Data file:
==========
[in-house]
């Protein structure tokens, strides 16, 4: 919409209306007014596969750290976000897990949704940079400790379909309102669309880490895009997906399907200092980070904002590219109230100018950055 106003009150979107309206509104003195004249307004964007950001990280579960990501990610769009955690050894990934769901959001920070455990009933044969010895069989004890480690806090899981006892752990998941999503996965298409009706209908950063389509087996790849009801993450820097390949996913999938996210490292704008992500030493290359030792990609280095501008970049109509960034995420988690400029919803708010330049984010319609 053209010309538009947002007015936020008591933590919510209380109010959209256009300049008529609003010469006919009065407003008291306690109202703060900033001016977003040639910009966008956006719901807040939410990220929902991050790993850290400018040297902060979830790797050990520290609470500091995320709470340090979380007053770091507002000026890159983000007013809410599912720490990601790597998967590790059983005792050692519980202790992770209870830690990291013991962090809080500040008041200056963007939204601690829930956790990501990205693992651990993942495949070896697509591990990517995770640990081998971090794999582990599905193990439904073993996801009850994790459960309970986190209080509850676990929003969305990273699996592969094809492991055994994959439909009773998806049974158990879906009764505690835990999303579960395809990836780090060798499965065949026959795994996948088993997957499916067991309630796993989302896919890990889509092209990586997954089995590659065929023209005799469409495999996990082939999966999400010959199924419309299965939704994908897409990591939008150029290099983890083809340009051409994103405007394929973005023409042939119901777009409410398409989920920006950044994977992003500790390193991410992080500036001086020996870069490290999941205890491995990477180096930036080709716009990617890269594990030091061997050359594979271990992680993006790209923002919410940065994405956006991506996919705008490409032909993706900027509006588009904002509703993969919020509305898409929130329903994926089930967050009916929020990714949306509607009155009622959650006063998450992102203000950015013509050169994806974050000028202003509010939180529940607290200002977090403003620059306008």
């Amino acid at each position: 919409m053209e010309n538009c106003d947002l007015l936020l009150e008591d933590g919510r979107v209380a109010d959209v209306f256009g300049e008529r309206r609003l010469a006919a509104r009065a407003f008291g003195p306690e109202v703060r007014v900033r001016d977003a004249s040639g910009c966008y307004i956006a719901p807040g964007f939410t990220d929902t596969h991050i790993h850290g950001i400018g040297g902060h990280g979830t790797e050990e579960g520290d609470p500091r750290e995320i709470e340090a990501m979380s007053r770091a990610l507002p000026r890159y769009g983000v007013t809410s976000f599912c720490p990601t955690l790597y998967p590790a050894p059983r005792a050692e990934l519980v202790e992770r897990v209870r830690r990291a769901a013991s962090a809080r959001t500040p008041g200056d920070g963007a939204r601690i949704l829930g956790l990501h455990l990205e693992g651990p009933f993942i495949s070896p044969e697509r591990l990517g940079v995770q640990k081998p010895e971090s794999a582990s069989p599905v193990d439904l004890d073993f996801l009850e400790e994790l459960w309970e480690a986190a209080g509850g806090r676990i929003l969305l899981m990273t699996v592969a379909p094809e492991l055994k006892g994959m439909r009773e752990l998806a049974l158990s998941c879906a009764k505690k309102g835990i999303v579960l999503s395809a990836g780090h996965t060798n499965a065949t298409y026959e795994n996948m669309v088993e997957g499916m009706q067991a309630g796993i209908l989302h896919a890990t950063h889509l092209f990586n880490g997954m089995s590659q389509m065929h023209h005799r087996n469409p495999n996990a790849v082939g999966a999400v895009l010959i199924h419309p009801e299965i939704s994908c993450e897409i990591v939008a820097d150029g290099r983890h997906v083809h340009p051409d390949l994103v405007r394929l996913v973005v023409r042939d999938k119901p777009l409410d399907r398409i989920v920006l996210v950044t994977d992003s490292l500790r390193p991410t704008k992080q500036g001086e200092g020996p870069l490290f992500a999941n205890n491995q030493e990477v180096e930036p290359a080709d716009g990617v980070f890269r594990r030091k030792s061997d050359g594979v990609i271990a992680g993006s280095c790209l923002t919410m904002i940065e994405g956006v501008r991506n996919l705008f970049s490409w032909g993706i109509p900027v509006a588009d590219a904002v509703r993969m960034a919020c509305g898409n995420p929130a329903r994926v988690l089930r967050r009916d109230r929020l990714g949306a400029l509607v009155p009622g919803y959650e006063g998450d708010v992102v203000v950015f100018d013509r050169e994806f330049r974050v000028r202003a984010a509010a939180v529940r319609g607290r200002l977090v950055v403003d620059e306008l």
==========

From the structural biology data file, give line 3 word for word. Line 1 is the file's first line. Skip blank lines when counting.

């Amino acid at each position: 919409m053209e010309n538009c106003d947002l007015l936020l009150e008591d933590g919510r979107v209380a109010d959209v209306f256009g300049e008529r309206r609003l010469a006919a509104r009065a407003f008291g003195p306690e109202v703060r007014v900033r001016d977003a004249s040639g910009c966008y307004i956006a719901p807040g964007f939410t990220d929902t596969h991050i790993h850290g950001i400018g040297g902060h990280g979830t790797e050990e579960g520290d609470p500091r750290e995320i709470e340090a990501m979380s007053r770091a990610l507002p000026r890159y769009g983000v007013t809410s976000f599912c720490p990601t955690l790597y998967p590790a050894p059983r005792a050692e990934l519980v202790e992770r897990v209870r830690r990291a769901a013991s962090a809080r959001t500040p008041g200056d920070g963007a939204r601690i949704l829930g956790l990501h455990l990205e693992g651990p009933f993942i495949s070896p044969e697509r591990l990517g940079v995770q640990k081998p010895e971090s794999a582990s069989p599905v193990d439904l004890d073993f996801l009850e400790e994790l459960w309970e480690a986190a209080g509850g806090r676990i929003l969305l899981m990273t699996v592969a379909p094809e492991l055994k006892g994959m439909r009773e752990l998806a049974l158990s998941c879906a009764k505690k309102g835990i999303v579960l999503s395809a990836g780090h996965t060798n499965a065949t298409y026959e795994n996948m669309v088993e997957g499916m009706q067991a309630g796993i209908l989302h896919a890990t950063h889509l092209f990586n880490g997954m089995s590659q389509m065929h023209h005799r087996n469409p495999n996990a790849v082939g999966a999400v895009l010959i199924h419309p009801e299965i939704s994908c993450e897409i990591v939008a820097d150029g290099r983890h997906v083809h340009p051409d390949l994103v405007r394929l996913v973005v023409r042939d999938k119901p777009l409410d399907r398409i989920v920006l996210v950044t994977d992003s490292l500790r390193p991410t704008k992080q500036g001086e200092g020996p870069l490290f992500a999941n205890n491995q030493e990477v180096e930036p290359a080709d716009g990617v980070f890269r594990r030091k030792s061997d050359g594979v990609i271990a992680g993006s280095c790209l923002t919410m904002i940065e994405g956006v501008r991506n996919l705008f970049s490409w032909g993706i109509p900027v509006a588009d590219a904002v509703r993969m960034a919020c509305g898409n995420p929130a329903r994926v988690l089930r967050r009916d109230r929020l990714g949306a400029l509607v009155p009622g919803y959650e006063g998450d708010v992102v203000v950015f100018d013509r050169e994806f330049r974050v000028r202003a984010a509010a939180v529940r319609g607290r200002l977090v950055v403003d620059e306008l």